The AIN 10 illustrated in
The IP 34 may be used primarily when some enhanced feature or service is needed that requires an audio connection to the call such as, for example, the call return and calling name services. Similar to the SCP 28, the intelligent functionality of the IP 34 may be realized by programmable applications executable by the IP 34.
In order to keep the processing of data and calls as simple as possible at the switches, such as at the SSP switches 12, a set of triggers may be defined at the SSP switches 12 for each call. A trigger in an AIN is an event associated with a particular subscriber line 20 that generates a data packet to be sent from the SSP switch 12 servicing the particular subscriber line 20 to the SCP 28 via the STP 24. The triggers may be originating triggers for calls originating from the subscriber premises or terminating triggers for calls terminating at the subscriber premises. A trigger causes a message in the form of a query to be sent from the SSP switch 12 to the SCP 28.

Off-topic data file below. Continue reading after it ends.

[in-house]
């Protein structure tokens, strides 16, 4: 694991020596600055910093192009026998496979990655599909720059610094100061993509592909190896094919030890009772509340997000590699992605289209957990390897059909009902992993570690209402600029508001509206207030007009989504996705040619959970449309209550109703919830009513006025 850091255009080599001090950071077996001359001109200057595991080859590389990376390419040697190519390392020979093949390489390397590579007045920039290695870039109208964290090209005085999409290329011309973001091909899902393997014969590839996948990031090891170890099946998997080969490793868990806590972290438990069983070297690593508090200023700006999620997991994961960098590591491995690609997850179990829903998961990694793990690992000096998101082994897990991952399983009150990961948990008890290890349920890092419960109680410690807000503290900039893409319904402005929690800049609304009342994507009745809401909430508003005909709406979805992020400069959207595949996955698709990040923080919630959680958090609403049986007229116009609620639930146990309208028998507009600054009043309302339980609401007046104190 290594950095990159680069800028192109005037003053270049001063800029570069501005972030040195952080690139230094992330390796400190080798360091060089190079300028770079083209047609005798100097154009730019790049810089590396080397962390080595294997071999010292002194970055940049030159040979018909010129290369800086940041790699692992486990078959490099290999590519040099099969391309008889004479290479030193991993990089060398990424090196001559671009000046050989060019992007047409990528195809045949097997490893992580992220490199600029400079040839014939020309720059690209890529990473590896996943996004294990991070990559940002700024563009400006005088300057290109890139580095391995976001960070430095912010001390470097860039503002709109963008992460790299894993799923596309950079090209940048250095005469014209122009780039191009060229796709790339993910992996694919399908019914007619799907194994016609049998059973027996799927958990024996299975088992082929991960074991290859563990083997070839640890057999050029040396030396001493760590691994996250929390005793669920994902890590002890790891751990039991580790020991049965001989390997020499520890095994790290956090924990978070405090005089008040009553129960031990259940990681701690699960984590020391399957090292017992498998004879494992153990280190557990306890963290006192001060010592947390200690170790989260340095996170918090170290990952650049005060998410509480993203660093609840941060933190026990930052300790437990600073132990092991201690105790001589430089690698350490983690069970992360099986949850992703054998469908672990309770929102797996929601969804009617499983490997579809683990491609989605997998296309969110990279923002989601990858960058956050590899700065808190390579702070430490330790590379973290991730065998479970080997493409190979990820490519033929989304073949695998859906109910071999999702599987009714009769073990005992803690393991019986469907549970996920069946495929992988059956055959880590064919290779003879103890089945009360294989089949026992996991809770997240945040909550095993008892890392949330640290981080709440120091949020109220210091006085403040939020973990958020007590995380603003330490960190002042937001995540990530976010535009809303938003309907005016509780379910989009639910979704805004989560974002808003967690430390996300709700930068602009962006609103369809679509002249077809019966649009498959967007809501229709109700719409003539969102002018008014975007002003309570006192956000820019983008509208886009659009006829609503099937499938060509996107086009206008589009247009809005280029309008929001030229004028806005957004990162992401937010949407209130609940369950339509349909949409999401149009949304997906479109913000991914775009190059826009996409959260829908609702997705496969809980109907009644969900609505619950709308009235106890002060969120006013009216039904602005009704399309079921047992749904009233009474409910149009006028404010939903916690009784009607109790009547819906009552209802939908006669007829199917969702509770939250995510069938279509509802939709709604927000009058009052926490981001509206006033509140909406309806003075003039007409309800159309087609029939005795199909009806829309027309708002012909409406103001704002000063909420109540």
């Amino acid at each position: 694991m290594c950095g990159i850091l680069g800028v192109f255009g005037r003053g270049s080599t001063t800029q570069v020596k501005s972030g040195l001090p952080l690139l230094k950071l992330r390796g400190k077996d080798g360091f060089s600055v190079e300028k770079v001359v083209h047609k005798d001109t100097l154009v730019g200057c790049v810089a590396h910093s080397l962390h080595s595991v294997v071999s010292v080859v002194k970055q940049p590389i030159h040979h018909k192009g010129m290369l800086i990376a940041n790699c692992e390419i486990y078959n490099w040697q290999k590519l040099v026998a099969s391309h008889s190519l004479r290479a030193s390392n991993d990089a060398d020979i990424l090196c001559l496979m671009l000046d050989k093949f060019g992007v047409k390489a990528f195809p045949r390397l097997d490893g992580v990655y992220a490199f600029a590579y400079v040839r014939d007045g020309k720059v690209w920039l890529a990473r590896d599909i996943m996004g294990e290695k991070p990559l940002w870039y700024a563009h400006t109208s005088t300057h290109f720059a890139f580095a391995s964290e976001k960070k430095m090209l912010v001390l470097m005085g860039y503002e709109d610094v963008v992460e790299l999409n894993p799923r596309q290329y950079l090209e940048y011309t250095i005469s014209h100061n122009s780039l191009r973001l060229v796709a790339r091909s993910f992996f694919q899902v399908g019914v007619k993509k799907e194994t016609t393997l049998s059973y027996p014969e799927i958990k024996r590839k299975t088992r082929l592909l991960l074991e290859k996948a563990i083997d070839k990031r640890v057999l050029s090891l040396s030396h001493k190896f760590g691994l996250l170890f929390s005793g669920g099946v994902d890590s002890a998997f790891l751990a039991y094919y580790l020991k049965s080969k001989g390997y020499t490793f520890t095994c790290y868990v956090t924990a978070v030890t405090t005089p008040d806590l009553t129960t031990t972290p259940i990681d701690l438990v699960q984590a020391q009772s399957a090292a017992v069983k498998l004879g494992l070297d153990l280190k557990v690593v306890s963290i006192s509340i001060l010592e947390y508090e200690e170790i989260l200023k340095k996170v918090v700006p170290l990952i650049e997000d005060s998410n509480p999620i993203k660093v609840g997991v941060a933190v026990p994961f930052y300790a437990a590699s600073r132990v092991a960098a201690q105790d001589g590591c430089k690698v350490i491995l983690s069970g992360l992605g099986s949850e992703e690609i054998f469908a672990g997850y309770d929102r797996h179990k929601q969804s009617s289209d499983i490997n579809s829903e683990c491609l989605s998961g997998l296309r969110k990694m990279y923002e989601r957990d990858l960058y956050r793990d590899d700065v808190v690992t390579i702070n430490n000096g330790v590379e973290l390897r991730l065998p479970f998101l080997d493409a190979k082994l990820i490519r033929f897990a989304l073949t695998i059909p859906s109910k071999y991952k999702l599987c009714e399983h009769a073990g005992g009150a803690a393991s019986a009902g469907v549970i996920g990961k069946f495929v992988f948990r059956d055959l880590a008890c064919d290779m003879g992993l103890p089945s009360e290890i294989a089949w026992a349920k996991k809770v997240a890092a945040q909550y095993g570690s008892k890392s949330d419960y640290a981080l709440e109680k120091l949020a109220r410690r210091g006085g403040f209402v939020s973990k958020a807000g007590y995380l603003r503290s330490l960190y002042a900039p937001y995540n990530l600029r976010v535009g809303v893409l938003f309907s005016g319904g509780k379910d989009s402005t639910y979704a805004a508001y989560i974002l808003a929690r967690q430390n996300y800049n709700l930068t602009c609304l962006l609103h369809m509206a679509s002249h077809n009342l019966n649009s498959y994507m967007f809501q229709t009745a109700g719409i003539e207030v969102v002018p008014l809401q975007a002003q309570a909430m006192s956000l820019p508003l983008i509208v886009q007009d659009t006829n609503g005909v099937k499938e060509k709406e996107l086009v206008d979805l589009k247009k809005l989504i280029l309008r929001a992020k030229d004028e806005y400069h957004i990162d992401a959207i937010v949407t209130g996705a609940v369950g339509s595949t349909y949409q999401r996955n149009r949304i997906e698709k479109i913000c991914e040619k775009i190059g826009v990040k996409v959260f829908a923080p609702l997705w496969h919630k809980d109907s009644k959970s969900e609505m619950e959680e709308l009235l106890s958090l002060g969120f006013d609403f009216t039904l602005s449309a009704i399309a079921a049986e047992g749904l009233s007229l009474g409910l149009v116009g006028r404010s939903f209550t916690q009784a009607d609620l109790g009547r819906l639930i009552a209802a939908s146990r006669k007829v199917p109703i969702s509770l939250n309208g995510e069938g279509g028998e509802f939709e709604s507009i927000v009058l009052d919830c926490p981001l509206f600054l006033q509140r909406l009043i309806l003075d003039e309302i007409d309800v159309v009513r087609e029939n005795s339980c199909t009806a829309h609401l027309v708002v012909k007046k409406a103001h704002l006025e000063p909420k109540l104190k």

The SCP 28 in turn interrogates the database 32 to determine whether some customized call feature or enhanced service should be implemented for the particular call, or whether conventional dial-up telephone service should be provided. The results of the database inquiry are sent back from the SCP 28 to the SSP switch 12 via the STP 24. The return packet includes instructions to the SSP switch 12 as to how to process the call. The instructions may be to take some special action as a result of a customized calling service or enhanced feature. For example, for an enhanced calling feature requiring the capabilities of the IP 34, the return message from the SCP 28 may include instructions for the SSP switch 12 to route the call to the IP 34. In addition, the return message from the SCP 28 may simply be an indication that there is no entry in the database 32 that indicates anything other than conventional telephone service should be provided for the call. The query and return messages may be formatted, for example, according to conventional SS7 TCAP (Transaction Capabilities Application Part) formats. U.S. Pat. No. 5,438,568, which is incorporated herein by reference, discloses additional details regarding the functioning of an AIN.